Saturday, July 4, 2020

Stratford-upon-Avon, Warwickshire

Wise foolery

There’s something satisfying about the fact that the Stratford-upon-Avon branch of W. H. Smith, newsagents, stationers and booksellers, should be housed in a timber-framed building that looks very much at home in this town of famous timber-framed structures. But this shop isn’t one of the celebrated ancient buildings of Stratford (Shakespeare’s Birthplace, Harvard House, Hall’s Croft, and the rest): it’s only about one hundred years old. So what’s the story?

In the early-20th century, W. H. Smith had its own Estates Department, led by the architect Frank C. Bayliss, which designed and developed new shops, refurbished old ones, and was responsible for such things as lighting, heating, and decoration.* By the early-1920s, when the Stratford shop was built, they’d developed a house style, with shopfronts in light oak, with many small panes of glass, classic Roman lettering (designed by Eric Gill) for the signage, and the frequent use of colourful tiling. The red ‘newsboy’ hanging sign (the work of Septimus Scott) was ubiquitous and the half-timbered look was often employed for the upper floors of the building. The 1920s were a busy time for Bayliss, so he often commissioned local architects to work on specific branches. The firm of Osborn, Pemberton and White was responsible for this one and they followed the house style.§

Smith’s weren’t new to Stratford when they built this shop. In fact they had occupied the property next door, a building once home to Shakespeare’s daughter Judith, before they moved to these larger premises. The architects added a couple of appropriate touches that have survived recent modifications to the frontage.† A panel above the shop sign contains a quotation from Shakespeare’s early play Titus Andronicus: ‘Come and take choice of all my library and so beguile thy sorrow’ – spot on for Stratford, of course, but also used by the company on their Kingsway branch in London. William Henry Smith, the man who built up the business in the 19th century using the profits he made from station bookstalls, was on a mission to sell good literature to the masses; his company produced pioneering cheap editions of literary classics and liked literary quotations – the branch in my home town, Cheltenham, used to have a line of Wordsworth on the shop front. The other unusual touch is provided by the carved heads on the consoles (the brackets at either end of the shop sign). One, the head of a jester (below), feels just right for the town of Shakespeare, whose plays often include a jester or ‘fool’. Shakespeare’s fools generally prove wiser than the kings, queens, and aristocrats that they serve. In this age of anonymous, plastic-fronted retailing, W. H. Smith’s are wise to have preserved shops such as this.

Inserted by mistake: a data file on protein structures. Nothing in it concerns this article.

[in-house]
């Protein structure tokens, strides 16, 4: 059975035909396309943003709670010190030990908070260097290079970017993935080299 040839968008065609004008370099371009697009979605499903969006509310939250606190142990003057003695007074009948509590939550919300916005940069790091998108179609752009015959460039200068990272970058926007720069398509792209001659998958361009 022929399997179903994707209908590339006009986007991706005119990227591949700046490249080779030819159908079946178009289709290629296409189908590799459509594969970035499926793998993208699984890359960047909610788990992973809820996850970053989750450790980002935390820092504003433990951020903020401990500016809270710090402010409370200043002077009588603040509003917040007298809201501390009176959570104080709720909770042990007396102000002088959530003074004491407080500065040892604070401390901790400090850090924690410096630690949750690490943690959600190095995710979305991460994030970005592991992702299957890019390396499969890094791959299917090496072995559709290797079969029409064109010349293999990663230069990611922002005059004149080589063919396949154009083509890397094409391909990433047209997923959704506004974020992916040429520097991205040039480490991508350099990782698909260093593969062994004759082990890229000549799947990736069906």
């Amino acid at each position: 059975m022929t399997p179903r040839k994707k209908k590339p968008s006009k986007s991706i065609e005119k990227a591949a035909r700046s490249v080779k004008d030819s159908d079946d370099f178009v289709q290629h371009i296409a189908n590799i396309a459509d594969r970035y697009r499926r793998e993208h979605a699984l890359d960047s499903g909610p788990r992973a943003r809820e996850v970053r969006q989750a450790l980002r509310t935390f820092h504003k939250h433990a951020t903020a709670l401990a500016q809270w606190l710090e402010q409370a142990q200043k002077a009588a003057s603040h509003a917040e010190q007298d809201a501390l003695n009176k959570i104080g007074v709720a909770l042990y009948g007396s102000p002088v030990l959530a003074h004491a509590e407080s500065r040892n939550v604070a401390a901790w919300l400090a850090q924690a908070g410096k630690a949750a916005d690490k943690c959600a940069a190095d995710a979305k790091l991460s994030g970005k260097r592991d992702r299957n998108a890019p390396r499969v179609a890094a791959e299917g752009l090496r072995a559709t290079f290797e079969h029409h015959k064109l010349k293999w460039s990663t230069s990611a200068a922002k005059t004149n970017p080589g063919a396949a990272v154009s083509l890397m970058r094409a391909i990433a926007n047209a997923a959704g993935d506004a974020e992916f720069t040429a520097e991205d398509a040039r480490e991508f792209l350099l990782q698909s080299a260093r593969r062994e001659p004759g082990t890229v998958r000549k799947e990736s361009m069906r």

* I’m indebted for my information on the history of W. H. Smith’s shops to Kathryn A. Morrison’s excellent book, English Shops and Shopping (Yale University Press, 2003).

§ The best surviving example of this house style is the branch at Newtown, Powys, technically outside the scope of this English Buildings blog, but it’s so outstanding that one of these days I’ll have to post it anyway.

† The sign uses Smith’s current letterform, and I think there would originally have been small panes of glass lower down the window too.


Hels said...

If William Henry Smith was on a mission to sell good literature to the Great Unwashed, he should be both recognised and thanked. I am very glad he invested his own fortune, made from his station bookstalls, rather than drink the money away or gamble on horses. And happily his architects designed a style compatible with literature: light oak fronts, small panes of glass, classic Roman lettering and panels with literary quotations. Gorgeous!

The Sartorial Rake said...

There is also a nice 1920s / 30s staircase as you enter the shop on the left hand side, complete with backlit internal stained glass panels. I'm guessing this must be an original feature from when Smiths moved there, and it's so lovely it has survived the modern renovations.

Philip Wilkinson said...

Sartorial Rake: Thank you. The stained glass panels and staircase sound as if they are from that period, yes. Smith's paid a lot of attention to their interiors back then, but in most of their shops such original features have gone.